EXAMPLE OF NUMERICAL SIMULATION

Figure 8 shows a 2-D rectangular room under investigation. The room has triangular diffusers along the sidewalls. In the room, directional impulse responses at receiving point R

were calculated. In addition, the transient sound pressure distribution in the room was calculated.

S

R

30 m

20 m

IR1

IR2

IR3

IR4

-1 -0.5 0 0.5 1

-1 -0.5 0 0.5 1

-1 -0.5 0 0.5 1

-1 -0.5 0 0.5 1

0 0.25 0.5 0.75 1 Time [s]

IR1

.Front

IR2

.Right

IR3

.Left

IR4

.Rear

Fig.8 2-D room under investigation

Fig.9 Directional impulse responses at the receiving point

y

x

(a)

(b)

(c)

(d)

S

R

30 m30 m

20 m

20 m

IR1

IR2

IR3

IR4

-1 -0.5 0 0.5 1

-1 -0.5 0 0.5 1

-1 -0.5 0 0.5 1

-1 -0.5 0 0.5 1

0 0.25 0.5 0.75 1 Time [s]

IR1

.Front

IR2

.Right

IR3

.Left

IR4

.Rear

-1 -0.5 0 0.5 1

-1 -0.5 0 0.5 1

-1 -0.5 0 0.5 1

-1 -0.5 0 0.5 1

0 0.25 0.5 0.75 1 Time [s]

IR1

.Front

IR2

.Right

IR3

.Left

IR4

.Rear

Fig.8 2-D room under investigation

Fig.9 Directional impulse responses at the receiving point

y

x

y

x

(a)

(b)

(c)

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S

R

50 ms

y

x

S

R

50 ms

S

R

S

R

S

R

50 ms

y

x y

x

S

R

100 ms

S

R

S

R

S

R

100 ms

S

R

150 ms

S

R

S

R

S

R

150 ms

S

R

200 ms

S

R

S

R

S

R

200 ms

Fig.10 Sound pressure distribution

Fig. 9 and 10 show the directional impulse responses at R and sound pressure distribution in the room, respectively. In the sound pressure distribution, Fluttering echoes in y-direction caused by the parallel flat walls are obviously seen. On the other hand, the sound waves in x-direction are scattered by the diffusive sidewalls. In the directional impulse responses in front and rear directions shown in Fig. 9 (a) and 9 (d), the fluttering echoes are clearly seen. As shown in the figures, directions of sound incidence are precisely reflected in the directional impulse responses. Using this system, the authors have been making subjective investigation on the effect of diffusive walls for preventing fluttering echoes [6].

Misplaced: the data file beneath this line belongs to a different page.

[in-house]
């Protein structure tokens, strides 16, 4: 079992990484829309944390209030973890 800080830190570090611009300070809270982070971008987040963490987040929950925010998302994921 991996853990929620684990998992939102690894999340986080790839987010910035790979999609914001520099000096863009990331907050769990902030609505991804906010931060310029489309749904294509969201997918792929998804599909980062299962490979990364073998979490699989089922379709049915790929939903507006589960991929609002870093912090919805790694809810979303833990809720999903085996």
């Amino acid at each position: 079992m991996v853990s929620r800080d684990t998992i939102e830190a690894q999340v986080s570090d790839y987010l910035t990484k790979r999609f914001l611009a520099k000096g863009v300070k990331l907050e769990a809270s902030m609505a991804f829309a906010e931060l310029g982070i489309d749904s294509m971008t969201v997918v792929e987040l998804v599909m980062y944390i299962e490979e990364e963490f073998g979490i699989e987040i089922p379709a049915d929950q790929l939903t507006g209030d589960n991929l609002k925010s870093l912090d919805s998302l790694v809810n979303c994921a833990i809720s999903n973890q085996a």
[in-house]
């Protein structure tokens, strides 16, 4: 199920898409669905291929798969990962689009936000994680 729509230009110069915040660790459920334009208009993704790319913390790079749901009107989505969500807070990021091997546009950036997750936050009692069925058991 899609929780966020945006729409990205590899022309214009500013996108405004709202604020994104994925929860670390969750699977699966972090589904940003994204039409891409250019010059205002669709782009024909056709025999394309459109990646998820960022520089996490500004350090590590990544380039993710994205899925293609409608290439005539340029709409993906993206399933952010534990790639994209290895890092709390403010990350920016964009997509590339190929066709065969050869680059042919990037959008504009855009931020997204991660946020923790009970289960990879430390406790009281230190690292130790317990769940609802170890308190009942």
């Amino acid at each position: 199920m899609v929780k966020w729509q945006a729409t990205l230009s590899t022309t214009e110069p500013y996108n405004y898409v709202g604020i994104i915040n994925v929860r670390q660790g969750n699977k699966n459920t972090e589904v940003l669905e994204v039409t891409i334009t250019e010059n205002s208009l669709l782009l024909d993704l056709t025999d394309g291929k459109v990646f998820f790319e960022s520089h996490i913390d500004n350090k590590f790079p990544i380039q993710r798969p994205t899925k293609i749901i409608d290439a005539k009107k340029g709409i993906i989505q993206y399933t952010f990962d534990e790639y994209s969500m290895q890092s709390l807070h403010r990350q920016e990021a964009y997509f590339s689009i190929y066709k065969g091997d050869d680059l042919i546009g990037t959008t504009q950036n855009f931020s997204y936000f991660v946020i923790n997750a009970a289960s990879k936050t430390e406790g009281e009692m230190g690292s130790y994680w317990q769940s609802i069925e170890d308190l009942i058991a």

CONCLUSIONS

As an application of the FDTD method to auralization of room sound field, a multi-dimensional sound field reproduction system based on the numerical simulation was developed. Through the experimental study described in this paper, basic reproducibility of this system has been confirmed by both of physical and psycho-acoustical investigations. This system can be efficiently applied to investigation of acoustical effects by various parameters in room acoustic design, such as room shapes, arrangements and shapes of wall diffusers and suspended panel arrays.

REFERENCES

[1] S.Sakamoto et al., ”Auralization of impulse responses of 2-D rooms calculated by the finite difference method,” Proc. ASVA 97, 331-336 (1997)

[2] S.Sakamoto et al, ”Calculation of impulse responses in 3-D sound field with absorptive boundary by the finite difference method,” Proc. Inter-noise 97, 1597-1600 (1997)

[3] S.Sakamoto et al., “Numerical study on the effect of sound diffusers for various room shapes,” Proc. WESTPRAC 7, 1299-1304 (2000)

[4] T.Yokota et al., “Visualization of sound propagation and scattering in rooms,” Acoust. Sci. & Tech., 23, 1, 40-46 (2002)

[5] S.Yokoyama et al., “6-channel recording/reproduction system for 3-dimensional auralization of sound fields,” Acoust. Sci. & Tech., 23, 2, 97-103 (2002)

[6] T.Yokota et al., “Subjective experiment on the effect of prevention of fluttering echo by sound diffusers,” Proc. Autumn Meet. Acoust. Soc. Jpn. (in Japanese), 1003-1004 (2001)

Figure

Fig.1 Numerical sound field simulation system
Fig.1 Numerical sound field simulation system p.2
Fig.2 Staggared grid system for the FDTD method    Fig.3  Initial condition of the source
Fig.2 Staggared grid system for the FDTD method Fig.3 Initial condition of the source p.3
Fig.5 Measurement results of the sound intensity
Fig.5 Measurement results of the sound intensity p.4
Figure 5 (a), (b) and (c) show the experimental results. Length and direction of the arrows

Figure 5

(a), (b) and (c) show the experimental results. Length and direction of the arrows p.4
Fig 6.  Experimental setting for the localization test        Fig.7  Experimental result

Fig 6.

Experimental setting for the localization test Fig.7 Experimental result p.5
Fig.8  2-D room under investigationFig.8  2-D room under investigation
Fig.8 2-D room under investigationFig.8 2-D room under investigation p.5
Fig.10  Sound pressure distribution
Fig.10 Sound pressure distribution p.6